Tell us an interesting random fact you stumbled across

American policemen are five times more likely to kill themselves than to be killed by homicide.

This article from the BBC has many interesting tidbits.

That is truly awesome

It’s fairly well known that Fred MacMurray had an arrangement with producer Don Fedderson that he could film all his ‘My Three Sons’ scenes for the season in a two block period.

What I didn’t know was that Brian Keith had the same arrangement with Fedderson for ‘Family Affair’. Two months working on the program, and he was free for the rest of the year to do movies. I think MacMurray mainly played golf.

He also fished in northern Saskatchewan. My sister met him working as a cook in Wollaston Lake in the early seventies. She said he was a jerk.

Bernard Neal won 37 singles championships at Wimbledon between 1963 and 2002.

Remember that the club’s official name is the “All-England Lawn Tennis and Croquet Club”. This gentleman won the croquet events. There is still a croquet green at the northern end of the property - during major tennis events, it is divided into two and used for practice.

Here’s a pleasing bit of etymology.

I just posted in the Favourite non-English quotation thread over in IMHO. I went with Mais où sont les neiges d’antan? (But where are the snows of yesteryear?) - and while I know the quote, I don’t know the source, so I had to look it up.

The source is Ballade des dames du temps jadis, and the wiki page contains this little nugget.

Particularly famous is its interrogative refrain, Mais où sont les neiges d’antan? This was translated into English by [Dante Gabriel] Rossetti as “Where are the snows of yesteryear?”, for which he coined the new word yester-year to translate Villon’s antan. The French word was used in its original sense of “last year”, although both antan and the English yesteryear have now taken on a wider meaning of “years gone by”.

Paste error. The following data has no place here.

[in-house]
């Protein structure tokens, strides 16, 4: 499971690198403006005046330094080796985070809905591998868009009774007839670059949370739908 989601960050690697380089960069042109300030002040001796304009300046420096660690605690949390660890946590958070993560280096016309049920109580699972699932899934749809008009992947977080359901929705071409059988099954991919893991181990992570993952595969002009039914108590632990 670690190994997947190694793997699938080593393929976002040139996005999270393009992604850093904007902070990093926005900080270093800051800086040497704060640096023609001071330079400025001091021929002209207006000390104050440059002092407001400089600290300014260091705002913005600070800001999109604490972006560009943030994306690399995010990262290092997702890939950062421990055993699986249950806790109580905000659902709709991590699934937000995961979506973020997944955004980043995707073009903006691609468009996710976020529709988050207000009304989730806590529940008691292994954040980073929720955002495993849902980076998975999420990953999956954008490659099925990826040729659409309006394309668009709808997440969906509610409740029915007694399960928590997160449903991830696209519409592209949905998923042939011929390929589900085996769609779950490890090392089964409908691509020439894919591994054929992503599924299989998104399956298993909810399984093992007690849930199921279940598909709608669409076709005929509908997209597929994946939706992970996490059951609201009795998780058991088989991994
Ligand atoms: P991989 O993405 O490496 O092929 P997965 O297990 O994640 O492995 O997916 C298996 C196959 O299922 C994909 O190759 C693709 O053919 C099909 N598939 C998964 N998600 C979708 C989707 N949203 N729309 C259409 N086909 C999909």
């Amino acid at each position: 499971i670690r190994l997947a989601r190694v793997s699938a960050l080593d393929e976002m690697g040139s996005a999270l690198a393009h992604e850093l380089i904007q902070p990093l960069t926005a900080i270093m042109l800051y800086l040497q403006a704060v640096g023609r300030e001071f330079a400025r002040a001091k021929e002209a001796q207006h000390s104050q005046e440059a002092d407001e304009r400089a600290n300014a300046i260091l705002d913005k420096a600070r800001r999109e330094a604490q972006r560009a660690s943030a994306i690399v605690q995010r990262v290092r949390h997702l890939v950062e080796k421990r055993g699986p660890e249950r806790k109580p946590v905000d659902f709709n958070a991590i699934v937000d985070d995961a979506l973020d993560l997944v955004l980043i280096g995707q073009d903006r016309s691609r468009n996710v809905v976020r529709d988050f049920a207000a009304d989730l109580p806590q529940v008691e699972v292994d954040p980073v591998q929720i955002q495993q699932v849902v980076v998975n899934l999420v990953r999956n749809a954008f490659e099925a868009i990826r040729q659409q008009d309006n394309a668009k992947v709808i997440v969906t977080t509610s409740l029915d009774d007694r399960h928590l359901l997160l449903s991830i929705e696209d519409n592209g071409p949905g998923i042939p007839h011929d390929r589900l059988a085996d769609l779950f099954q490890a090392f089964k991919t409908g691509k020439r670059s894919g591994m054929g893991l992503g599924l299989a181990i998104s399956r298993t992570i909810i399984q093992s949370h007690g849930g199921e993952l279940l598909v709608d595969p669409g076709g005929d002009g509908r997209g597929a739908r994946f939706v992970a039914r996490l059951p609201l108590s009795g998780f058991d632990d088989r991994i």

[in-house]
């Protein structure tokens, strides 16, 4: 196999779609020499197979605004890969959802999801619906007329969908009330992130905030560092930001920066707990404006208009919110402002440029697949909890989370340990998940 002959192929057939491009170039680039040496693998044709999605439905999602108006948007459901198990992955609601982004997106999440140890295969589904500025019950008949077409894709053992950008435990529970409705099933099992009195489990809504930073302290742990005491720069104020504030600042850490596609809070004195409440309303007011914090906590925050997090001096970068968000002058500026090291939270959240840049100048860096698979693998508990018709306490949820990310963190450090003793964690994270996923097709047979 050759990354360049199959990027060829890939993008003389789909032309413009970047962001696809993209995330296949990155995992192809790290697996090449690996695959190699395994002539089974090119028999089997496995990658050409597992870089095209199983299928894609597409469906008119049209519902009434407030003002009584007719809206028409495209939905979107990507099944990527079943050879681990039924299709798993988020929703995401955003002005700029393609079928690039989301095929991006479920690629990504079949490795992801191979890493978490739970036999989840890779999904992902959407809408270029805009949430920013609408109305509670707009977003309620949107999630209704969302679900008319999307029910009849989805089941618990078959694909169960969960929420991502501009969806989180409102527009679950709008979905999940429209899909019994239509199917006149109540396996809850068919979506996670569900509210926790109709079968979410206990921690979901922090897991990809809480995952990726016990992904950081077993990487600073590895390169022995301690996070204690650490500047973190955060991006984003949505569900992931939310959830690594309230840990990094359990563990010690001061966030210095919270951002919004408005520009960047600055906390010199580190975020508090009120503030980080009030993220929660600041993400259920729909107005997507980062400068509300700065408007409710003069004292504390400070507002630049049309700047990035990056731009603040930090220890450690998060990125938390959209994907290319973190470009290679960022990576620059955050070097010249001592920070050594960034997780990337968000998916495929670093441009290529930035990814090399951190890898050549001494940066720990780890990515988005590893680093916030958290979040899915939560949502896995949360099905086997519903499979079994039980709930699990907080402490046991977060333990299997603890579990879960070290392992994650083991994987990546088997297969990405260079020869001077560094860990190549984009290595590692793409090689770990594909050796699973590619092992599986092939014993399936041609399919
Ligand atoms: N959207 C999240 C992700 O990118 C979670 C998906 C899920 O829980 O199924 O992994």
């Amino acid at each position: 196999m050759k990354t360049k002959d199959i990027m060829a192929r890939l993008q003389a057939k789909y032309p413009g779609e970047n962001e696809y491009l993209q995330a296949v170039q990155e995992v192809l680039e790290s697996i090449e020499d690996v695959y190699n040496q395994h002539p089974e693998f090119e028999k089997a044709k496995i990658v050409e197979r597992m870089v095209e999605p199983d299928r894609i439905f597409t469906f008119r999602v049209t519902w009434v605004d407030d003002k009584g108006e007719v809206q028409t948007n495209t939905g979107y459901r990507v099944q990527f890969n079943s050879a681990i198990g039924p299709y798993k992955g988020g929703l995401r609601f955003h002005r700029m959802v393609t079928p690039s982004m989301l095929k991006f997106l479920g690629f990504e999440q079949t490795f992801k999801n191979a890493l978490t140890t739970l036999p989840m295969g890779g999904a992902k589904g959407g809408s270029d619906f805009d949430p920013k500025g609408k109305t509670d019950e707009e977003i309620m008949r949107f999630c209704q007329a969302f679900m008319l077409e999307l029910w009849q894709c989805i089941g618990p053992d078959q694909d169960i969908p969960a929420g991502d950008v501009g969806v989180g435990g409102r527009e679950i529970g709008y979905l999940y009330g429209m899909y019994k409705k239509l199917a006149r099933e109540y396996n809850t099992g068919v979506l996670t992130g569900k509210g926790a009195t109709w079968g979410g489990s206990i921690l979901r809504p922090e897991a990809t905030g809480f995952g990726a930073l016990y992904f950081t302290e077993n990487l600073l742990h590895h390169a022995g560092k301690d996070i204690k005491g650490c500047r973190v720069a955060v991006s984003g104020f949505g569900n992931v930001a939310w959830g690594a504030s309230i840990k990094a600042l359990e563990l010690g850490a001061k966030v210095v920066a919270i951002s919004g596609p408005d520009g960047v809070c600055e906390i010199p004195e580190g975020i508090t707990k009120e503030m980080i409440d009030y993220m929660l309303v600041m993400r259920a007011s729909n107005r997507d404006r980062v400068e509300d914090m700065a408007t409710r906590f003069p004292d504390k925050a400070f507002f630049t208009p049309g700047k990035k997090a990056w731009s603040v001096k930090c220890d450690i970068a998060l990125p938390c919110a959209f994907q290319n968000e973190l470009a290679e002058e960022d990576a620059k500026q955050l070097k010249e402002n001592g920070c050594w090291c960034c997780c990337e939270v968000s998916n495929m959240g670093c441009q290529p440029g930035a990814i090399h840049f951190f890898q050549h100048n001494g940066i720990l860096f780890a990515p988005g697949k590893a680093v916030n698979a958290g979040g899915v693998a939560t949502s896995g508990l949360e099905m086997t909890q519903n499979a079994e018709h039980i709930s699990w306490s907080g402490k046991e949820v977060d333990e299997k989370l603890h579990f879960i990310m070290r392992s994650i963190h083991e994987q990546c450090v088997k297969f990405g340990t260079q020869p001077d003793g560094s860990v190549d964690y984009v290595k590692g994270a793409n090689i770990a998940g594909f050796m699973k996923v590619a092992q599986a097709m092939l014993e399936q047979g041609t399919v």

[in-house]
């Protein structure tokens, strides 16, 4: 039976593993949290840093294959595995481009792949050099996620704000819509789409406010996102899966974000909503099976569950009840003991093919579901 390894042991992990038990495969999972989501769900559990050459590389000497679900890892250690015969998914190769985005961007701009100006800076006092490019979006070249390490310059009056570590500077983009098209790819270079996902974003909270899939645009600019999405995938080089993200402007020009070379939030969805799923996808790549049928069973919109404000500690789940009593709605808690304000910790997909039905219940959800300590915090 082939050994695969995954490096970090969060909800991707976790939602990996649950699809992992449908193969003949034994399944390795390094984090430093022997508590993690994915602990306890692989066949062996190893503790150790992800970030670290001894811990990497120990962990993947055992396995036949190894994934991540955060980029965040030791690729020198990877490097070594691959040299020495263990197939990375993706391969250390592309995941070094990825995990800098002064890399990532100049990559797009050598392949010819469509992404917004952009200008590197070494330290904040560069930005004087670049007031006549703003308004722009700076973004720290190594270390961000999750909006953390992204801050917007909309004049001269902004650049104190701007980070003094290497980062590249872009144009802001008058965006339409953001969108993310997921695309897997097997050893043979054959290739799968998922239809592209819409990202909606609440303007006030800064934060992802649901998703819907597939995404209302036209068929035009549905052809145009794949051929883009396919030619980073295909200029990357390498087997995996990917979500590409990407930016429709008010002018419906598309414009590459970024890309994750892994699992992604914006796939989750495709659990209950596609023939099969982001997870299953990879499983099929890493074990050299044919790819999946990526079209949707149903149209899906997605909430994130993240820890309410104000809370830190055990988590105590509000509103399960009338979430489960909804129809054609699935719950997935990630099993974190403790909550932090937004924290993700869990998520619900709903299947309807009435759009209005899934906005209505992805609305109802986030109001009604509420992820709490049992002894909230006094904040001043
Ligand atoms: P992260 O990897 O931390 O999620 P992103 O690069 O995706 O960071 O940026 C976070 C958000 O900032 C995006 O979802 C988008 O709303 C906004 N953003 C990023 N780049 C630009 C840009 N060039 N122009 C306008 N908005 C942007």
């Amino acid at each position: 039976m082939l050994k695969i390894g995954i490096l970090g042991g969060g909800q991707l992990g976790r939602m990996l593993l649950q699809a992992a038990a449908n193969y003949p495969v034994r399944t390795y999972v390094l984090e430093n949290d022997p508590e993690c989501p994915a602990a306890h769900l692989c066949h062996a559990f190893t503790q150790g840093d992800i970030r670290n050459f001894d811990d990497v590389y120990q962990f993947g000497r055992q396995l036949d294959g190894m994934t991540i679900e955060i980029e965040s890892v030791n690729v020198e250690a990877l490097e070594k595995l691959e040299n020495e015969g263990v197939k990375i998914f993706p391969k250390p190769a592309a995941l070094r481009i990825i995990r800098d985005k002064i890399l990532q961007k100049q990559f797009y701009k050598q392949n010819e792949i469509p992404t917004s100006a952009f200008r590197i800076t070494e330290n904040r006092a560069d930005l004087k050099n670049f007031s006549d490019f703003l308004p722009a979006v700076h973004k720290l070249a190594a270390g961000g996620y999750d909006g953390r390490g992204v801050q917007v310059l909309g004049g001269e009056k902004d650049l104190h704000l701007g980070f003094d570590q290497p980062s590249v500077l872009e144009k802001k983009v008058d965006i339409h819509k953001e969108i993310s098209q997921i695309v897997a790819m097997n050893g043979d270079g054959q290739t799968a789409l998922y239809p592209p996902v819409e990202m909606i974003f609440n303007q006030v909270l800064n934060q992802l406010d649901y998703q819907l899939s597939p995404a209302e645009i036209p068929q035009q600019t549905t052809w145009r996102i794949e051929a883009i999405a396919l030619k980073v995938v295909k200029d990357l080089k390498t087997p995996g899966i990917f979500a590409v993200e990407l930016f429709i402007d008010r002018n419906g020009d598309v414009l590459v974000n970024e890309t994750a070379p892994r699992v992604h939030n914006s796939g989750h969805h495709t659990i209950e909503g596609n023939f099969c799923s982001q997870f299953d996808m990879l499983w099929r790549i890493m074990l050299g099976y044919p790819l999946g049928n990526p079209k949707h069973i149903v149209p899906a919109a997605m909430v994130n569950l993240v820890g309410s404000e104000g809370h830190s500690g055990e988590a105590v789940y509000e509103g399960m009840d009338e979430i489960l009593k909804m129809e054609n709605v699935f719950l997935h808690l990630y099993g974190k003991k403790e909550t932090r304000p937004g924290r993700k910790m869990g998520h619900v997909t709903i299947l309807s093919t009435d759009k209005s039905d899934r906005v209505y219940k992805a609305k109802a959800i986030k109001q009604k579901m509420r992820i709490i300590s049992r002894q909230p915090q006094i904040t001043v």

My bold. So: not just a brilliant Pre-Raphaelite painter, huh?

j

I thought it was a hot water bottle.

We had a major heat related injury in the ER yesterday. Later, while reviewing current treatment online, I randomly stumbled on the fact that there is an Eastern European mythology of the Noonwraith, Lady Midday, a demon that smites people on hot summer days.

Lady Midday - Wikipedia

Today I learned that until penicillin became common, they used to treat late-stage syphilis with malaria. Someone with syphilis would be injected with the malaria virus to raise the body temperature enough to kill off the syphilis bacteria, while the malaria was controlled by doses of quinine.

In 1896, William Crush arranged to have two unmanned train engines run into each other. 40,000 people came to watch - more than the population of the second largest city in Texas at the time.

When the two trains collided, the boilers exploded sending debris into the crowd, killing two, and injuring more.

Dangerous, but wouldn’t that have been a sight to see

Hmm. A flock of boat-tailed grackles recently encroached on my back yard, I’ll have to check that out.

~Max